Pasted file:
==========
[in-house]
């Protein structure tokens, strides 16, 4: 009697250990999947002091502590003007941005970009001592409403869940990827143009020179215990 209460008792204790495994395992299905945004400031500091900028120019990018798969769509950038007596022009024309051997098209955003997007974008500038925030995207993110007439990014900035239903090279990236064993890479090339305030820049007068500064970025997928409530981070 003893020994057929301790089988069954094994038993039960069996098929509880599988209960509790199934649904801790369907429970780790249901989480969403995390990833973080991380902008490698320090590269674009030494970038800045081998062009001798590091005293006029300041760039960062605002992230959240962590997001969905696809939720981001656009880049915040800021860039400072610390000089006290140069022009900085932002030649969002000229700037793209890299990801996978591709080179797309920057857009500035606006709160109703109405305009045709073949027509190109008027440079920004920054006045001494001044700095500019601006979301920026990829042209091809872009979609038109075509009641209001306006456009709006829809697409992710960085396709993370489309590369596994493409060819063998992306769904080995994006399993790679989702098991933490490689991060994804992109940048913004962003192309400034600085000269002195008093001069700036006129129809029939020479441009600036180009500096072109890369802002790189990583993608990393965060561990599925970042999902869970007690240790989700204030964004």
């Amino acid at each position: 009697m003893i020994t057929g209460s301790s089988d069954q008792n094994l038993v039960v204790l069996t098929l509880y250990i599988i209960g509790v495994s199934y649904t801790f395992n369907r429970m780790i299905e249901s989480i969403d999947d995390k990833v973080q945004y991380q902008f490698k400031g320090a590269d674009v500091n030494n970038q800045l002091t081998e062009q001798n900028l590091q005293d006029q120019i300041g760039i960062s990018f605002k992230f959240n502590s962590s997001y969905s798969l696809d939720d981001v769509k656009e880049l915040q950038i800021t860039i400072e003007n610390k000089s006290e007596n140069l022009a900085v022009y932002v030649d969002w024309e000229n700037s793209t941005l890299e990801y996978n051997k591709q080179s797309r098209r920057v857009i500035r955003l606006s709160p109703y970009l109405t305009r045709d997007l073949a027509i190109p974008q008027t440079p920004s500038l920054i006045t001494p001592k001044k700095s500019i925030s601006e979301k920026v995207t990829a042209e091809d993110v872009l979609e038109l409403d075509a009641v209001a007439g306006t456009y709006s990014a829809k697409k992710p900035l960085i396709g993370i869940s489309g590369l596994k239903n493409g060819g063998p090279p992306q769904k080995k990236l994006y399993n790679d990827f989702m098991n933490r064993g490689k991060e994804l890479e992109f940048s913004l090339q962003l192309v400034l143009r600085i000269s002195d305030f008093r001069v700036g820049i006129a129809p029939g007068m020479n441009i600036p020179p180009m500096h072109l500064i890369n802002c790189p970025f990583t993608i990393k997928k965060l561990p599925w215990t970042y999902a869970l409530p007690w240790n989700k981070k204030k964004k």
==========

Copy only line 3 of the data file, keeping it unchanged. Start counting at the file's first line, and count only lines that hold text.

């Amino acid at each position: 009697m003893i020994t057929g209460s301790s089988d069954q008792n094994l038993v039960v204790l069996t098929l509880y250990i599988i209960g509790v495994s199934y649904t801790f395992n369907r429970m780790i299905e249901s989480i969403d999947d995390k990833v973080q945004y991380q902008f490698k400031g320090a590269d674009v500091n030494n970038q800045l002091t081998e062009q001798n900028l590091q005293d006029q120019i300041g760039i960062s990018f605002k992230f959240n502590s962590s997001y969905s798969l696809d939720d981001v769509k656009e880049l915040q950038i800021t860039i400072e003007n610390k000089s006290e007596n140069l022009a900085v022009y932002v030649d969002w024309e000229n700037s793209t941005l890299e990801y996978n051997k591709q080179s797309r098209r920057v857009i500035r955003l606006s709160p109703y970009l109405t305009r045709d997007l073949a027509i190109p974008q008027t440079p920004s500038l920054i006045t001494p001592k001044k700095s500019i925030s601006e979301k920026v995207t990829a042209e091809d993110v872009l979609e038109l409403d075509a009641v209001a007439g306006t456009y709006s990014a829809k697409k992710p900035l960085i396709g993370i869940s489309g590369l596994k239903n493409g060819g063998p090279p992306q769904k080995k990236l994006y399993n790679d990827f989702m098991n933490r064993g490689k991060e994804l890479e992109f940048s913004l090339q962003l192309v400034l143009r600085i000269s002195d305030f008093r001069v700036g820049i006129a129809p029939g007068m020479n441009i600036p020179p180009m500096h072109l500064i890369n802002c790189p970025f990583t993608i990393k997928k965060l561990p599925w215990t970042y999902a869970l409530p007690w240790n989700k981070k204030k964004k």